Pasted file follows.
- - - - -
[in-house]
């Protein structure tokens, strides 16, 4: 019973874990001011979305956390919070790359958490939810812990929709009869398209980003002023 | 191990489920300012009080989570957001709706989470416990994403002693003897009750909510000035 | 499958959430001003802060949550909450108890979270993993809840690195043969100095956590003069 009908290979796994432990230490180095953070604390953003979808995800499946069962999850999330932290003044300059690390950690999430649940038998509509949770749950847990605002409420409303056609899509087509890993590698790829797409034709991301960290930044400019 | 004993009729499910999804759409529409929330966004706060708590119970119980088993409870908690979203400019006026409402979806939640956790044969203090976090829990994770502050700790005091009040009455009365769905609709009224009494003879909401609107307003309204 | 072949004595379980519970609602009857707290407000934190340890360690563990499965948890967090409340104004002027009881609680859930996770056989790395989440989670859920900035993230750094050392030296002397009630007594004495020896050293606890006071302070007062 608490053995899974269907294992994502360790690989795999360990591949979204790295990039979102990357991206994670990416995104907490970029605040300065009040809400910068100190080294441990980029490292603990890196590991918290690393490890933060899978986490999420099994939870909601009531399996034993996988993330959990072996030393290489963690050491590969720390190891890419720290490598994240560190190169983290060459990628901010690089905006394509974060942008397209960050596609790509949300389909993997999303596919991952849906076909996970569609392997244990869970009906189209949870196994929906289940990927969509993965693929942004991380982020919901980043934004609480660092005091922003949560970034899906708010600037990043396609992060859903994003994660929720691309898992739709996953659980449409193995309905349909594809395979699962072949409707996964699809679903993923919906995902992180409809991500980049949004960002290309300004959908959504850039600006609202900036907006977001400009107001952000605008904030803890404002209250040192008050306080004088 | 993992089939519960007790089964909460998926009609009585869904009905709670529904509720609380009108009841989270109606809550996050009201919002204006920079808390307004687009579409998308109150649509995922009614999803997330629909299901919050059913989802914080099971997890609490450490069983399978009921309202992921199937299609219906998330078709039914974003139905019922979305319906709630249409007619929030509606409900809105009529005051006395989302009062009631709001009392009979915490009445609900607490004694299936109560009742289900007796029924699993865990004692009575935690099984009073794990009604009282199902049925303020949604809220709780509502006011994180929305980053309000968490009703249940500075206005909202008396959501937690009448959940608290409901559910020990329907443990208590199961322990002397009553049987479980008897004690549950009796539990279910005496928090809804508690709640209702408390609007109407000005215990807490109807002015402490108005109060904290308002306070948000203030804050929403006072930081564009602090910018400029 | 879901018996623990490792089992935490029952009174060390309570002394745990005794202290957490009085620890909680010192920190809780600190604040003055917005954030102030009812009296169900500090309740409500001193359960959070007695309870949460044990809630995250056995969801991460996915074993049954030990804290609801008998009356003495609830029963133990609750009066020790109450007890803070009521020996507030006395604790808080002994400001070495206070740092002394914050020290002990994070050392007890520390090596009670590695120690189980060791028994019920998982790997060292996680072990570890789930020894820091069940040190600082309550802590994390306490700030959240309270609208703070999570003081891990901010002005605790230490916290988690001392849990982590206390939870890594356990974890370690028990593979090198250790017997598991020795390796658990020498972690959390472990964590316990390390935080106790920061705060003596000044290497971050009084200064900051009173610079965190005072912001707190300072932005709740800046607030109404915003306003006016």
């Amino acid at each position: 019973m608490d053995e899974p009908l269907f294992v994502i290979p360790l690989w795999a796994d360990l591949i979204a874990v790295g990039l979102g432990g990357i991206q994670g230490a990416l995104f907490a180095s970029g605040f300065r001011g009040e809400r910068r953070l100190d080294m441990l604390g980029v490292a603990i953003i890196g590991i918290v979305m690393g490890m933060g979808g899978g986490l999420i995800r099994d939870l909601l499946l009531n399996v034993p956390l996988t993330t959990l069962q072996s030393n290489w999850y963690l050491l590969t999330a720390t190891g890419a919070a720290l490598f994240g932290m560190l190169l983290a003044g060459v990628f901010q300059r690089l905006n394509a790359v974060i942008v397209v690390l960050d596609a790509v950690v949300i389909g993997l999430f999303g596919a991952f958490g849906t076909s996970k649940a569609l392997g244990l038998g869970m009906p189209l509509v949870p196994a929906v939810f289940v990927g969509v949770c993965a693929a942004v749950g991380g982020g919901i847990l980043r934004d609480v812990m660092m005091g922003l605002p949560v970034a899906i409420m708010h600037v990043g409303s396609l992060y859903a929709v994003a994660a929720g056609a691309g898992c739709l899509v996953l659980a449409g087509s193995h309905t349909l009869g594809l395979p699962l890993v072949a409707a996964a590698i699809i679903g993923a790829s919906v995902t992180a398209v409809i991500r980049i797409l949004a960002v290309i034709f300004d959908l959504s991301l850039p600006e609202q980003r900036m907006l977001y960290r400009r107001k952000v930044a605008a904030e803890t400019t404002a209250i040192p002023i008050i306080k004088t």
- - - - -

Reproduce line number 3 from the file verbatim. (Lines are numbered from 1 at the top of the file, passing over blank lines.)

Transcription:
């Amino acid at each position: 019973m608490d053995e899974p009908l269907f294992v994502i290979p360790l690989w795999a796994d360990l591949i979204a874990v790295g990039l979102g432990g990357i991206q994670g230490a990416l995104f907490a180095s970029g605040f300065r001011g009040e809400r910068r953070l100190d080294m441990l604390g980029v490292a603990i953003i890196g590991i918290v979305m690393g490890m933060g979808g899978g986490l999420i995800r099994d939870l909601l499946l009531n399996v034993p956390l996988t993330t959990l069962q072996s030393n290489w999850y963690l050491l590969t999330a720390t190891g890419a919070a720290l490598f994240g932290m560190l190169l983290a003044g060459v990628f901010q300059r690089l905006n394509a790359v974060i942008v397209v690390l960050d596609a790509v950690v949300i389909g993997l999430f999303g596919a991952f958490g849906t076909s996970k649940a569609l392997g244990l038998g869970m009906p189209l509509v949870p196994a929906v939810f289940v990927g969509v949770c993965a693929a942004v749950g991380g982020g919901i847990l980043r934004d609480v812990m660092m005091g922003l605002p949560v970034a899906i409420m708010h600037v990043g409303s396609l992060y859903a929709v994003a994660a929720g056609a691309g898992c739709l899509v996953l659980a449409g087509s193995h309905t349909l009869g594809l395979p699962l890993v072949a409707a996964a590698i699809i679903g993923a790829s919906v995902t992180a398209v409809i991500r980049i797409l949004a960002v290309i034709f300004d959908l959504s991301l850039p600006e609202q980003r900036m907006l977001y960290r400009r107001k952000v930044a605008a904030e803890t400019t404002a209250i040192p002023i008050i306080k004088t």